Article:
Understanding & Celebrating the Art of Haiku Poetry

If you were not aware today is Nation Haiku Poetry day!

To celebrate, I decided to spend my day embracing everything that is Haiku poetry. I spent the perfect day relaxing, researching, and reading everything I could about this art form. I have gathered information from its history and its developing format to who the faces of haiku. There are some amazing sites that can help you celebrate on your own.

What actually is a Haiku poem?

The basic definition of a haiku is, a shot form of Japanese poetry which emphasized simplicity, intensity, and a directness of expression, all in three phrases.

In 17th century Japan, it was actually know as a hokku. It was only given its current name, Haiku, in the 19th century when writer, Masaoka Shiki, reinvented the art form itself.

There are four qualities of a haiku poem that sets them apart from other forms of poetry:

  1. The theme of a haiku is usually formed around nature in some way.
  2. The format of a haiku consists of three phrases (lines)
    • The first phrase has a total of five moraes, also known as syllables.
    • The middle phrase has a total of seven moraes.
    • The last phrase goes back to a total of five moraes.
  3. The kireji (cutting word)
    • The kireji should show emphasis between two objects, images, or ideas.
    • It should signal to the reader, a moment of separation between the two related subjects.
    • Usually the kireji makes its appearance at the end of one of the three phrases, either giving it:
      • The purpose of briefly ‘cutting’ the thought process from the reader.
      • The suggestion of a parallel between the phrases before and after.
      • The ability to signal an abrupt end that allows the senses to heighten at its closure.
  4. The kigo (seasonal reference)
    • This seasonal reference usually comes from an extensive, defined list of seasonal terms and is know as the saijiki.

In more modern haiku poetry you will see that sometimes these qualities are stretched and stray away from the classic form of haiku. Modern day haikus still lead the same philosophies as their classical forms, the hokku.

Throughout history there have been four noteworthy haiku poets known as…

The Great Four:

Matsumoto Basho is thought to be the greatest master of haiku (hokku in his time). He was known in the Edo period of Japan and really only acknowledged his genius in the art of renku, which would be different haiku verses linked together, essentially forming haiku stanzas. He lived out most of his life adventuring through Japan and publishing his findings.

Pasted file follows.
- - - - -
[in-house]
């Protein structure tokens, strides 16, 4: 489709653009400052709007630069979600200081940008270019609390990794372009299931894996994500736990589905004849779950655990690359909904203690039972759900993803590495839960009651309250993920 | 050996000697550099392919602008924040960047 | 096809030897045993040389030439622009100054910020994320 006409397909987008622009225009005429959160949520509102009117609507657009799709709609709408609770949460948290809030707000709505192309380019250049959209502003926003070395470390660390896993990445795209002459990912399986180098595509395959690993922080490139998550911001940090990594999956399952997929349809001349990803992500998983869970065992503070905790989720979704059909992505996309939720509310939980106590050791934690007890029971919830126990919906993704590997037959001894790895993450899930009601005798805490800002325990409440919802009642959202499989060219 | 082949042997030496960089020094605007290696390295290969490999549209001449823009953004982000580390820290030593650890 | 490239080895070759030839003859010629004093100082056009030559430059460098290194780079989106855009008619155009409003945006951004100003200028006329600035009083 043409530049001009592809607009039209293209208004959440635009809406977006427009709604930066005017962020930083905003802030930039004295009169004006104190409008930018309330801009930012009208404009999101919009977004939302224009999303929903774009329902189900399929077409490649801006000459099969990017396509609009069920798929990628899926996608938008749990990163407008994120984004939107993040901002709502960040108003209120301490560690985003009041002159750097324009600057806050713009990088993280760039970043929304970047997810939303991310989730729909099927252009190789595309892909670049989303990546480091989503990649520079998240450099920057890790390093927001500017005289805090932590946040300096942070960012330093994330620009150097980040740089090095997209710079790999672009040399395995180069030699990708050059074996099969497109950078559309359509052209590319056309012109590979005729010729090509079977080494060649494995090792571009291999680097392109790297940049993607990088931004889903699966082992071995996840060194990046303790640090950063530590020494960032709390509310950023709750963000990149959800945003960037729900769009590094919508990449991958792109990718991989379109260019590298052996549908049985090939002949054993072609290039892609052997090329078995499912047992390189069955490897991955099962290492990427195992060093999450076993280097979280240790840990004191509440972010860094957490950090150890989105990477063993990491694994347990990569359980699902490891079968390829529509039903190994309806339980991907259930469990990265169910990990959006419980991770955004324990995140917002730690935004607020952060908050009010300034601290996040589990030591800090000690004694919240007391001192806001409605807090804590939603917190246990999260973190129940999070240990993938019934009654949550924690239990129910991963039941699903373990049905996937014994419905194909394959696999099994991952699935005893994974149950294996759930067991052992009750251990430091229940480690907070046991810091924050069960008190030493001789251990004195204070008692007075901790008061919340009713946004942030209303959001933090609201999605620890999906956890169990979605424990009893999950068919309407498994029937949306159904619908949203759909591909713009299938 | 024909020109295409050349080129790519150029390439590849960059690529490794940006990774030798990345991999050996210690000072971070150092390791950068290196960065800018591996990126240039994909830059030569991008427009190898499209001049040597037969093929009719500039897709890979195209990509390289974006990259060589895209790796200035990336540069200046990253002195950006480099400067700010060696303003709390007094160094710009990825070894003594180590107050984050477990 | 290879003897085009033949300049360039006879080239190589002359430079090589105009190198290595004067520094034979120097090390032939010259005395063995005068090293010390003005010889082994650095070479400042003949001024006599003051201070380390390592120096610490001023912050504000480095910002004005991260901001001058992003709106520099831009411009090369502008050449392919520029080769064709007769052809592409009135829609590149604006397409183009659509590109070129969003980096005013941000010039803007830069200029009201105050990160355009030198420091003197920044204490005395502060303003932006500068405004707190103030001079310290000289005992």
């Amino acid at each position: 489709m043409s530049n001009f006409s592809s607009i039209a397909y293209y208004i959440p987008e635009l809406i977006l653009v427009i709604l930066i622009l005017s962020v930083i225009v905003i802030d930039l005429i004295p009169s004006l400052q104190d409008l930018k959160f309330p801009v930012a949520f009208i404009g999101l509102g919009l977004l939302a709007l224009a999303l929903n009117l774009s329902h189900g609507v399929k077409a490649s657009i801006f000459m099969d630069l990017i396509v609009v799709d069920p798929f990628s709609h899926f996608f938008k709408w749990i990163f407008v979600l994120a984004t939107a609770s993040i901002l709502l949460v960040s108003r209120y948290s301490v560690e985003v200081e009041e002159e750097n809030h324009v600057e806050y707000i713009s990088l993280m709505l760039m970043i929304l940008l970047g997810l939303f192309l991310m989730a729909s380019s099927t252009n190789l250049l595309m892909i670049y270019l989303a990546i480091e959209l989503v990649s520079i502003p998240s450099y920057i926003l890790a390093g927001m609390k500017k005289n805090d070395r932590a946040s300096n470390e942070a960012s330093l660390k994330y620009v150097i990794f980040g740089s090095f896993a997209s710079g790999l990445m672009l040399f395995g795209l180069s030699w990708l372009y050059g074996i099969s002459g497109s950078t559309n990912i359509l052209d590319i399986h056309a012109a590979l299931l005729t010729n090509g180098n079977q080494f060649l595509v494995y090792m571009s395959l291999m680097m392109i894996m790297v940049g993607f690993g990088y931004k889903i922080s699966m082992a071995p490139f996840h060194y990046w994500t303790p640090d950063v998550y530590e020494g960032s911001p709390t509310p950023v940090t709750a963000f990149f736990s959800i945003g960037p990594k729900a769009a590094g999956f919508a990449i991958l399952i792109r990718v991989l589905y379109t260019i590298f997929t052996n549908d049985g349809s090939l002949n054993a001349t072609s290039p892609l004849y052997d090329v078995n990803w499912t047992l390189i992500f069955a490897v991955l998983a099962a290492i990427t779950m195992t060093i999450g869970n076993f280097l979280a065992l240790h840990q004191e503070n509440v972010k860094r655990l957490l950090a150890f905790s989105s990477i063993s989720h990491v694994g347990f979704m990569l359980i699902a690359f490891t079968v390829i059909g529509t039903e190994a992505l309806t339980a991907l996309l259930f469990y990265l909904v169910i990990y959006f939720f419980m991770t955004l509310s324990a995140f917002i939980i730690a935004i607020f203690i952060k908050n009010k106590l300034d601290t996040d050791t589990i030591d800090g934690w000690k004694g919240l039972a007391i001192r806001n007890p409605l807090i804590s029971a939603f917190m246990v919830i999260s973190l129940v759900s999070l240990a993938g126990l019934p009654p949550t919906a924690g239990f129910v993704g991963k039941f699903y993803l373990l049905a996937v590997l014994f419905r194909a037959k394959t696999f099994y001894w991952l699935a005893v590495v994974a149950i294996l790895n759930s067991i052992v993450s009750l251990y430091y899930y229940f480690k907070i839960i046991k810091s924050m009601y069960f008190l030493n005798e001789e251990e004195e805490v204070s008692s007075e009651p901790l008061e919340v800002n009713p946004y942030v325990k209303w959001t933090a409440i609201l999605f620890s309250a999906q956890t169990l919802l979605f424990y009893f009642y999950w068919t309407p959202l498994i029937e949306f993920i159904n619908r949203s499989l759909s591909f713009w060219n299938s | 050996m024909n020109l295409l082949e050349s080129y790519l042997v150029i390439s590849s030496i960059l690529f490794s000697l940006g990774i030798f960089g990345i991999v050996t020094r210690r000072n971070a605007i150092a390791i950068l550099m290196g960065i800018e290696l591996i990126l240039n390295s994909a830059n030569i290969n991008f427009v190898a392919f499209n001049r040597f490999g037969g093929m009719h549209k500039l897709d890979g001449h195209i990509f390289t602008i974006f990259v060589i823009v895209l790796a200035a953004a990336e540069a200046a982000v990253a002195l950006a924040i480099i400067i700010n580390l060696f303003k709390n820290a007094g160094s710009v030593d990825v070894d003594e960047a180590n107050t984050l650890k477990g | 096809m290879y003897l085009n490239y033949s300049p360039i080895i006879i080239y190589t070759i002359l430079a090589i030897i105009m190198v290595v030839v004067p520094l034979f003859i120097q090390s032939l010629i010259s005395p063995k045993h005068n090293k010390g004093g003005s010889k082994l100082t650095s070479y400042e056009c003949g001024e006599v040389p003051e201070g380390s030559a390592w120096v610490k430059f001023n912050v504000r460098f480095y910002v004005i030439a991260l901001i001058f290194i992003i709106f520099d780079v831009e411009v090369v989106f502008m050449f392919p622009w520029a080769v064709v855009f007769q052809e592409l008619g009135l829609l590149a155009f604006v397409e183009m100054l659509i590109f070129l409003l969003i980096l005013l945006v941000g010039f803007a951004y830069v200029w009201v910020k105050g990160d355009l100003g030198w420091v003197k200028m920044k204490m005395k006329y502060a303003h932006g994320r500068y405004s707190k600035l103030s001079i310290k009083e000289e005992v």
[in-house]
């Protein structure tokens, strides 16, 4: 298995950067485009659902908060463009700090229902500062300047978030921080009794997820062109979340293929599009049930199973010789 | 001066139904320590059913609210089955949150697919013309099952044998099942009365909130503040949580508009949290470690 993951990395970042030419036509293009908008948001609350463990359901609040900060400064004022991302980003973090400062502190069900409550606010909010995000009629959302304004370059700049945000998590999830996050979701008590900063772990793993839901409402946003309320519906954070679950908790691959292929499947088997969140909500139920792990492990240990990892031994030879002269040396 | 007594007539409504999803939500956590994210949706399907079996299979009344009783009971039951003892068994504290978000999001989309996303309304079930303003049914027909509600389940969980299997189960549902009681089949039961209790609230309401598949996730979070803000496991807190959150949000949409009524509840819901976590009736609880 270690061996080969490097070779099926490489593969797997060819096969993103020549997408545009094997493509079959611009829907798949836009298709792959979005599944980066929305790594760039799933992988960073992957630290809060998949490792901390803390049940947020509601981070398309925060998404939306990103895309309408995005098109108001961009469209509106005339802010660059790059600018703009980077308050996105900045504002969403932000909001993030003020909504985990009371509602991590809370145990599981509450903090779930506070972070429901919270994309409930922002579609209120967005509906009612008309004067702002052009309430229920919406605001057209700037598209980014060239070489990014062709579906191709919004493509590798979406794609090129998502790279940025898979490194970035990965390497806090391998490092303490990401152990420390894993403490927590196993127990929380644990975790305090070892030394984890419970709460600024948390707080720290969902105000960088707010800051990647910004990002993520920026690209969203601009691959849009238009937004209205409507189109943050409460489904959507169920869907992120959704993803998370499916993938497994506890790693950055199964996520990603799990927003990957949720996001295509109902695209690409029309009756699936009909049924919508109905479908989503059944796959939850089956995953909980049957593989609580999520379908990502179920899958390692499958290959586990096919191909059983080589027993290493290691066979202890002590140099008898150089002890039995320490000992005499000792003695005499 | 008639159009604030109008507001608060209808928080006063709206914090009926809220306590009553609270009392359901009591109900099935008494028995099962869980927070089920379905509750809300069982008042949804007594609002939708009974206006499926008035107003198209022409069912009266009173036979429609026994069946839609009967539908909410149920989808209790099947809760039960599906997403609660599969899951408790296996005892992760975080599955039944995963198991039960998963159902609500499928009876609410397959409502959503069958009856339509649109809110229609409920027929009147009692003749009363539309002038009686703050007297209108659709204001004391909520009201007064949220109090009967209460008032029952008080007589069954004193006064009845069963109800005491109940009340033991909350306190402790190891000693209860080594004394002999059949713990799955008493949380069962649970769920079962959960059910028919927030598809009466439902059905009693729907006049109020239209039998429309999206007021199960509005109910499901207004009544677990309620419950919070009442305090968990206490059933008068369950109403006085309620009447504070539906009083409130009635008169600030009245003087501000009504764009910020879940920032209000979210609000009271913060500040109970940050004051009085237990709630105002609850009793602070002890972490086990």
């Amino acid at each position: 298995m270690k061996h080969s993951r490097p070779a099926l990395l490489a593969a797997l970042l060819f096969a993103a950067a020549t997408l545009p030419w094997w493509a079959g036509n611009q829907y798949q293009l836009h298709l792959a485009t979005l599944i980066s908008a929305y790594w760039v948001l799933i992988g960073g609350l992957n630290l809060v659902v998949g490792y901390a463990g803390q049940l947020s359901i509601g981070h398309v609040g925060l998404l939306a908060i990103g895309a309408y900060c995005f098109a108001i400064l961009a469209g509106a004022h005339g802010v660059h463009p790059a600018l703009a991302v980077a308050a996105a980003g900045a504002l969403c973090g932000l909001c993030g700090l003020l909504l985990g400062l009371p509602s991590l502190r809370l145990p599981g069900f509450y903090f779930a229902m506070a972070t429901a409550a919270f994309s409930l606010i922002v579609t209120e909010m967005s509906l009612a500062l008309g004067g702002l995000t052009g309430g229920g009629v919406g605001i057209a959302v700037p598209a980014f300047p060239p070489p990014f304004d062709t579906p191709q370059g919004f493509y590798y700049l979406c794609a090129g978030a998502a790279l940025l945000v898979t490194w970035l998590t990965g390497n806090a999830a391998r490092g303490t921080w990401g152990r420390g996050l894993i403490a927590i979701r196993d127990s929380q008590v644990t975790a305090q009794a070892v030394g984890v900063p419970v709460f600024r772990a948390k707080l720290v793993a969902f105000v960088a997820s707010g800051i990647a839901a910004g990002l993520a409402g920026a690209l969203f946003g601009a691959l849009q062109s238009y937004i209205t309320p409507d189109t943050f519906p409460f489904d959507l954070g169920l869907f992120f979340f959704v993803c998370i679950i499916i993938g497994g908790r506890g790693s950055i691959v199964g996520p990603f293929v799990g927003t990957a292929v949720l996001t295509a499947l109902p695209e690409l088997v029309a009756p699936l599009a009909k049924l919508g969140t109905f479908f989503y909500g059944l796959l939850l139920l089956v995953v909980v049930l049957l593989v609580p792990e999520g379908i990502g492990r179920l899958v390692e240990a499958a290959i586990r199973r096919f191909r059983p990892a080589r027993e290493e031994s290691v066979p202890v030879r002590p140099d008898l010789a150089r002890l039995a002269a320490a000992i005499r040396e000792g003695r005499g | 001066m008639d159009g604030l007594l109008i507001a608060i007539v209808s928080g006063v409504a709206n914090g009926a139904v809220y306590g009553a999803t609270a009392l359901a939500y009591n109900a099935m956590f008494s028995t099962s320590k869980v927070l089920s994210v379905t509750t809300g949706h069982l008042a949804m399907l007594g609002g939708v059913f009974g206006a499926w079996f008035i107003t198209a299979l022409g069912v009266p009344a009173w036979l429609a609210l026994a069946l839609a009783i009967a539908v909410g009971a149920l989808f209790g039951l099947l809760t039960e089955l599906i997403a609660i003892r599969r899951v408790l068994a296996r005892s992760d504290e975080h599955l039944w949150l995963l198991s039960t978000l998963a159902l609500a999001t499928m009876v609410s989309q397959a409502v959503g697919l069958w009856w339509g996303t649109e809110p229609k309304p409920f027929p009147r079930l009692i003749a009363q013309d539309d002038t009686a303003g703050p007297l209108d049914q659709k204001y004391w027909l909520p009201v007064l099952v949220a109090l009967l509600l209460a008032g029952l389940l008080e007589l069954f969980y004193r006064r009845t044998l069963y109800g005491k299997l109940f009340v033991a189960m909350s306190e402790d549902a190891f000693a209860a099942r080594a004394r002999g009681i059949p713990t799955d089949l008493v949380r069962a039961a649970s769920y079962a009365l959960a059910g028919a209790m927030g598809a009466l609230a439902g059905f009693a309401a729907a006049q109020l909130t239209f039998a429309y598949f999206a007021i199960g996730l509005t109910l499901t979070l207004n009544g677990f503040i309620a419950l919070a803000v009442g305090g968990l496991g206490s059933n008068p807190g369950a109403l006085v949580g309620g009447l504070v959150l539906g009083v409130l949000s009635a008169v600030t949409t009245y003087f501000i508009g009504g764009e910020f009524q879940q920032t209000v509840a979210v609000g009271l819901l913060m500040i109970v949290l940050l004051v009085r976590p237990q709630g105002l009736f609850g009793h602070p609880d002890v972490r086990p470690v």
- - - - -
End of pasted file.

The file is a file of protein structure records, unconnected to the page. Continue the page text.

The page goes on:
Autumn moonlight—

A worm digs silently

Into the chestnut

Autumn Moonlight- Matsumoto Basho

Yosa Buson was a well known Japanese painter and followed very close to Basho’s footsteps. Which gave him the position he had with in Edo period, Japan. He also spent most of the rest of his life roaming around Japan and publishing his works of his journey.

the light of a candle

Is transferred to another candle

Spring twilight

The light of a candle- Yosa Buson

Kobayashi Issa was a known artist and poet in the Edo period, Japan just like those above him on this list. He was a standout haiku poet because of his irreverence and wry humor throughout his poetry.

In spring rain

A pretty girl


In spring rain- Kobayashi Issa

Masaoka Shiki was a major figure in Meiji period, Japan. He is best known for the development into modern day haiku poetry. He is the one who changed the name from hokku to haiku, in the 19th century.

A lightning flash

Between the forest trees

I have seen water

A lightning flash- Masaoka Shiki

I am adding a fifth because I feel this women should be recognized too.

Fukuda Chiyo-ni is also an Edo period, Japan poet. She is known to be the greatest women haiku poet of all time. She is a huge influential figure to all women of haiku.

rouged lips


Clear spring water

Rouged lips- Fukuda Chiyo-ni

While I was browsing and retaining all this information I found some cool ways to celebrate National Haiku Poetry Day, right from where you are.

More ways to celebrate haikus

  • If you love science than I stumbled upon the perfect form of haikus for you. Mary Soon Lee has created the Elemental Haiku and I came across it on sciencemag.org
    • She took all of the elements on the periodic table and formed haikus out of them. It is magical.
    • Example: Ne^10: Neon— there’s no shame in it; advertising pays the bills; stop looking so red
  • Visit poets.org for all the information you need for haiku poets/poems and other forms of poetry. This website is perfect for all my history buffs out there.

I hope that I gave you a sneak peak into the art of haiku poetry! Hopefully some of you learned some new things today and take that information to further celebrate this beautiful form of art.

Jessie Val

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